Germany's foreign ministry has summoned Britain's ambassador in Berlin after reports the embassy was used as a secret listening post.
A report in The Independent claimed that documents from the US National Security Agency (NSA) together with aerial photos and information about past spying activities in Germany suggested Britain could be operating a spy station using equipment housed on the embassy roof.
Foreign minister Guido Westerwelle requested the attendance of Simon McDonald to respond to the claims.
A spokeswoman for the embassy confirmed the meeting had taken place but refused to give details. The embassy refused to comment on the report.
The head of the ministry's European department noted that "eavesdropping on communication from diplomatic premises would be against international law".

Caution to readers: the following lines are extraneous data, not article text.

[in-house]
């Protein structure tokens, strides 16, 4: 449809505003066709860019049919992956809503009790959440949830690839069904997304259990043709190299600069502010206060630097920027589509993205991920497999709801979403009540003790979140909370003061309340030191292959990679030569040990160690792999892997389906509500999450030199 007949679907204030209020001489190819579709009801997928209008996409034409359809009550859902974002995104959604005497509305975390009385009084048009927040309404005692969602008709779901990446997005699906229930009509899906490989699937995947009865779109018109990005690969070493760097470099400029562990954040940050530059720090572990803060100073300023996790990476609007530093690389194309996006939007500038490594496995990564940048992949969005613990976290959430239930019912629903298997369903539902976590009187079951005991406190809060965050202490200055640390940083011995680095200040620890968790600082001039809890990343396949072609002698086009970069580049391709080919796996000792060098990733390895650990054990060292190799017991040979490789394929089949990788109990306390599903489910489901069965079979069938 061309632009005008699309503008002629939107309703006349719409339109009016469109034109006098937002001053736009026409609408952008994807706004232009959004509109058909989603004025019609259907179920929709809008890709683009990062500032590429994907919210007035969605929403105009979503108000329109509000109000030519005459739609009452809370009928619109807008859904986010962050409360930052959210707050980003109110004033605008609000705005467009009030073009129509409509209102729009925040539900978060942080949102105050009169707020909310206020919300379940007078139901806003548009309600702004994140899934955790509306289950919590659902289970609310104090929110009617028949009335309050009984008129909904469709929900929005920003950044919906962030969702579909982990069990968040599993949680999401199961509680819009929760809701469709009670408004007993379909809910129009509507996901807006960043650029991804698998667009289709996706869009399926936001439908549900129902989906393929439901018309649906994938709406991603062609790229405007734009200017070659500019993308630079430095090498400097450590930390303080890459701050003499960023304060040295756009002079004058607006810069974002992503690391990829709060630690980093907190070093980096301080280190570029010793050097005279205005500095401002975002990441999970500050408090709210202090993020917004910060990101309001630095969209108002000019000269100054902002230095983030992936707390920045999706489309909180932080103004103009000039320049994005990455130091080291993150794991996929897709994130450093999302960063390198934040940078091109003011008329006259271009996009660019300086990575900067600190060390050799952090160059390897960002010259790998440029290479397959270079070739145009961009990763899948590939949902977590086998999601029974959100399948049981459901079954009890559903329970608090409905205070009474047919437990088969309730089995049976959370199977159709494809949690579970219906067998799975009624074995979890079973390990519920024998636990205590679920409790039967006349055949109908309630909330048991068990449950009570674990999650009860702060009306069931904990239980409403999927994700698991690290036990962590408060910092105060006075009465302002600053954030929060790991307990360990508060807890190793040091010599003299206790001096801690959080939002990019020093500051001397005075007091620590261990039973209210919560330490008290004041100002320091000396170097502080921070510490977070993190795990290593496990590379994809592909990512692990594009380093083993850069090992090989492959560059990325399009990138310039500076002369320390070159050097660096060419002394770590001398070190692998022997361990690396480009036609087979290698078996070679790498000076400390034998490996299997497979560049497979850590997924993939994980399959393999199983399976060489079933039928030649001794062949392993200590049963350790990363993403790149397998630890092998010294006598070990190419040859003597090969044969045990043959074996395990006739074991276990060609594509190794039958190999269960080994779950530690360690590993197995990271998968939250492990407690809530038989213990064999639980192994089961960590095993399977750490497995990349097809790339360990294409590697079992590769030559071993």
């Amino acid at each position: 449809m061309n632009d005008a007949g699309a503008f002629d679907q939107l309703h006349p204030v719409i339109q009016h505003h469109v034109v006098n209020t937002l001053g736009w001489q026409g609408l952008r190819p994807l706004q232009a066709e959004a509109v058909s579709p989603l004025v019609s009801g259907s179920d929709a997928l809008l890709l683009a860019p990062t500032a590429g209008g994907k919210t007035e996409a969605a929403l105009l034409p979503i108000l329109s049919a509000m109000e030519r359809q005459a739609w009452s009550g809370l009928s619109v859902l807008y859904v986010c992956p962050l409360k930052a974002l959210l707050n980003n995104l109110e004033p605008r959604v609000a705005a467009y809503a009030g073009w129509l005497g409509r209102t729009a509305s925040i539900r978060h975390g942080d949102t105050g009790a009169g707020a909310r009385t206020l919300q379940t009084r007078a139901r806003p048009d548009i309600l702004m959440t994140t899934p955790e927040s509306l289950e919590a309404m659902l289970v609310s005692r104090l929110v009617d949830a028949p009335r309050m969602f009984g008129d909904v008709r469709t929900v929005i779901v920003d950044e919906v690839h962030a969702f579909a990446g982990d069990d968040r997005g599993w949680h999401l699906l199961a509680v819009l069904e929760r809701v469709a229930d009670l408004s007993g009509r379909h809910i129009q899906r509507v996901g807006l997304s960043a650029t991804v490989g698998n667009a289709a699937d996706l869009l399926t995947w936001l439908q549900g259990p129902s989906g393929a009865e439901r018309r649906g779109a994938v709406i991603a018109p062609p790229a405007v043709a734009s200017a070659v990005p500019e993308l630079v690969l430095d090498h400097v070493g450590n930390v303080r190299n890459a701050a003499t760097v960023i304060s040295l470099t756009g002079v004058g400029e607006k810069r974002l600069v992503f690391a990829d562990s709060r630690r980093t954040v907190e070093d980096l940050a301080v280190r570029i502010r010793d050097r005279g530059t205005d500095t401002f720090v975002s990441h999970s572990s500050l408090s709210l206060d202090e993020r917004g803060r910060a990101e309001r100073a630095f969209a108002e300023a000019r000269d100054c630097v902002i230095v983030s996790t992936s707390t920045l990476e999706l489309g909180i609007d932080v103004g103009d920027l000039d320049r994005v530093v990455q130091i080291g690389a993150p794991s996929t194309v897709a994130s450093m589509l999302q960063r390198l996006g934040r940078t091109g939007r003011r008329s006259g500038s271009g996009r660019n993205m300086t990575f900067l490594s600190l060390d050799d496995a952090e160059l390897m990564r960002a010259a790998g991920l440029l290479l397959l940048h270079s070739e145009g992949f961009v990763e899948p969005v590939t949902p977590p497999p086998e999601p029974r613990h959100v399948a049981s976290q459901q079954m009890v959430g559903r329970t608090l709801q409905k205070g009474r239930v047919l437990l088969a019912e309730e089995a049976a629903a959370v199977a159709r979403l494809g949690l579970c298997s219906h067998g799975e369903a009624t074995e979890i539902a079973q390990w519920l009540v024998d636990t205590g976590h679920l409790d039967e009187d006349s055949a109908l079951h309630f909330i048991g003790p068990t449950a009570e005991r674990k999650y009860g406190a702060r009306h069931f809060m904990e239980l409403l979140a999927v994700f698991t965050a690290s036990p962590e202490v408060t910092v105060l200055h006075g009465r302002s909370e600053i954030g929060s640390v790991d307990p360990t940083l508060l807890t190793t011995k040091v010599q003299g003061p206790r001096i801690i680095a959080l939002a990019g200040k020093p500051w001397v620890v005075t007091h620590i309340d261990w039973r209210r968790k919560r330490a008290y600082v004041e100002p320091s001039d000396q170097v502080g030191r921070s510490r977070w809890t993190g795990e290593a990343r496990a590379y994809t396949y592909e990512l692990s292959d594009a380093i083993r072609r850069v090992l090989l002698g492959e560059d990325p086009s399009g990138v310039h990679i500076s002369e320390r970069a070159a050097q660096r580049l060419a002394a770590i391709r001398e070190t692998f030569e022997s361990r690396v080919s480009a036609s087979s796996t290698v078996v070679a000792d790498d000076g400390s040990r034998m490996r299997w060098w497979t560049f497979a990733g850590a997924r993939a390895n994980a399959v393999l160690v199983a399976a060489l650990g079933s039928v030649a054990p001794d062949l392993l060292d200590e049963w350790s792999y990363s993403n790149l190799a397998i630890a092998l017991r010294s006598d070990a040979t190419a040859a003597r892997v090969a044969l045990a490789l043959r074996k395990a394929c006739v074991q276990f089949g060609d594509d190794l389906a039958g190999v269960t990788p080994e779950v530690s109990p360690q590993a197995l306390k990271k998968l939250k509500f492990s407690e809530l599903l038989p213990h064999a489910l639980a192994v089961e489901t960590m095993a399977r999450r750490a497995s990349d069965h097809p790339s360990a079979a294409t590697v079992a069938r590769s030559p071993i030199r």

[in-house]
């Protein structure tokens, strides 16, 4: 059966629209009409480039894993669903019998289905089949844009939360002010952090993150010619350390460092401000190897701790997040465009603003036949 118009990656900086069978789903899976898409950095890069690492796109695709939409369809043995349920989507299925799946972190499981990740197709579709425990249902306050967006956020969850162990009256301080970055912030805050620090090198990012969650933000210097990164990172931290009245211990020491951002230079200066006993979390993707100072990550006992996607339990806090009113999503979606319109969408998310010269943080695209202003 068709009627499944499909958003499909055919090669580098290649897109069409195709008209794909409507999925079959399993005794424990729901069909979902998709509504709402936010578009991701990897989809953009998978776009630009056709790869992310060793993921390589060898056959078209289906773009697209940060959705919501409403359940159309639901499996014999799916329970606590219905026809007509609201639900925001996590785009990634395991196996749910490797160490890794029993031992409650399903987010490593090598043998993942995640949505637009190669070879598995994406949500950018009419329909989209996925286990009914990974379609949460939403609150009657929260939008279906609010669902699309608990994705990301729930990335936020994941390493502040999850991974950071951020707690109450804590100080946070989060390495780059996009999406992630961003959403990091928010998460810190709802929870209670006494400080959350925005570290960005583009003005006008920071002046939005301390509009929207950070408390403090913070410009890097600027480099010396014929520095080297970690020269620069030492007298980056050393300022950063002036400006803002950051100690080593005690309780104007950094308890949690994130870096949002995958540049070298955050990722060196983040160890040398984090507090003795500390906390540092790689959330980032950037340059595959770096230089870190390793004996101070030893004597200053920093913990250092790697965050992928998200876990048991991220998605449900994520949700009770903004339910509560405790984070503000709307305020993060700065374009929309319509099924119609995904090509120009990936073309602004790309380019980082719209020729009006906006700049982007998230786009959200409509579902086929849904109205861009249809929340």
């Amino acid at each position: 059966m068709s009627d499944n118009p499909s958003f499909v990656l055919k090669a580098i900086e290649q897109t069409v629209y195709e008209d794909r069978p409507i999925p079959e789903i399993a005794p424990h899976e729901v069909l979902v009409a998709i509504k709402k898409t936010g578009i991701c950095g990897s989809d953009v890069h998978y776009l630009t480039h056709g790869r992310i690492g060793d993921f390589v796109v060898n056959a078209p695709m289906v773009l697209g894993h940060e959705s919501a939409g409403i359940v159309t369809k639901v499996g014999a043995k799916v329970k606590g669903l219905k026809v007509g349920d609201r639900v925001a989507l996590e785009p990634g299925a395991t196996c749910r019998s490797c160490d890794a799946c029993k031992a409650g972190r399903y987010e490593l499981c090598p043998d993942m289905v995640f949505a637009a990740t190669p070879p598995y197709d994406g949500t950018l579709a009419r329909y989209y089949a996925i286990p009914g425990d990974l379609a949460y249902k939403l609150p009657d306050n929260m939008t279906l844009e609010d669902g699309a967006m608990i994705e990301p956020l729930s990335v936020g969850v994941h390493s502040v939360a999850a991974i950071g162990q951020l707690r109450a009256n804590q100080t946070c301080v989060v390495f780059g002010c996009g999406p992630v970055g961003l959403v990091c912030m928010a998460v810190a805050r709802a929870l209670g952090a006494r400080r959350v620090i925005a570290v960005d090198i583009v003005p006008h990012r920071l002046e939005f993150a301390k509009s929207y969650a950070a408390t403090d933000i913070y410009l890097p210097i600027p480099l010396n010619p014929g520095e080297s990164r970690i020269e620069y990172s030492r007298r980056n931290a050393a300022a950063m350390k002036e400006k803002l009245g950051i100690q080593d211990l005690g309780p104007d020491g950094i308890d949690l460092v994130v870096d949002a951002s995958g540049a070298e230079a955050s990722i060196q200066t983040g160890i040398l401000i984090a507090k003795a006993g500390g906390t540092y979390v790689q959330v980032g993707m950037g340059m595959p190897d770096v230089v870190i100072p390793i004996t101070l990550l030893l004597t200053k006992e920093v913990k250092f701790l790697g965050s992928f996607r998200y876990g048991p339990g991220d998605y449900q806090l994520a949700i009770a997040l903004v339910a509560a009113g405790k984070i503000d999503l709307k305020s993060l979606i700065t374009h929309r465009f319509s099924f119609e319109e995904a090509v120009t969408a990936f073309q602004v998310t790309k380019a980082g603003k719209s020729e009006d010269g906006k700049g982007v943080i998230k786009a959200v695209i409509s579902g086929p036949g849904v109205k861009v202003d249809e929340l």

In diplomatic terms, the invitation is a step below last month's summoning of the US ambassador in Berlin following allegations that American intelligence may have targeted Chancellor Angela Merkel's cellphone.
Government officials reacted with outrage to the report, published by German magazine Der Spiegel and citing documents obtained through NSA whistleblower Edward Snowden.
German officials have since been sent to Washington to find out what surveillance the US conducted in Germany and to try to forge a "no spy" agreement between the two nations.
A spokeswoman for Germany's domestic intelligence agency said a group it set up after the first NSA spying allegations emerged in the summer is looking at the activities of British as well as US intelligence. She did not comment on any results, which go to a parliamentary committee.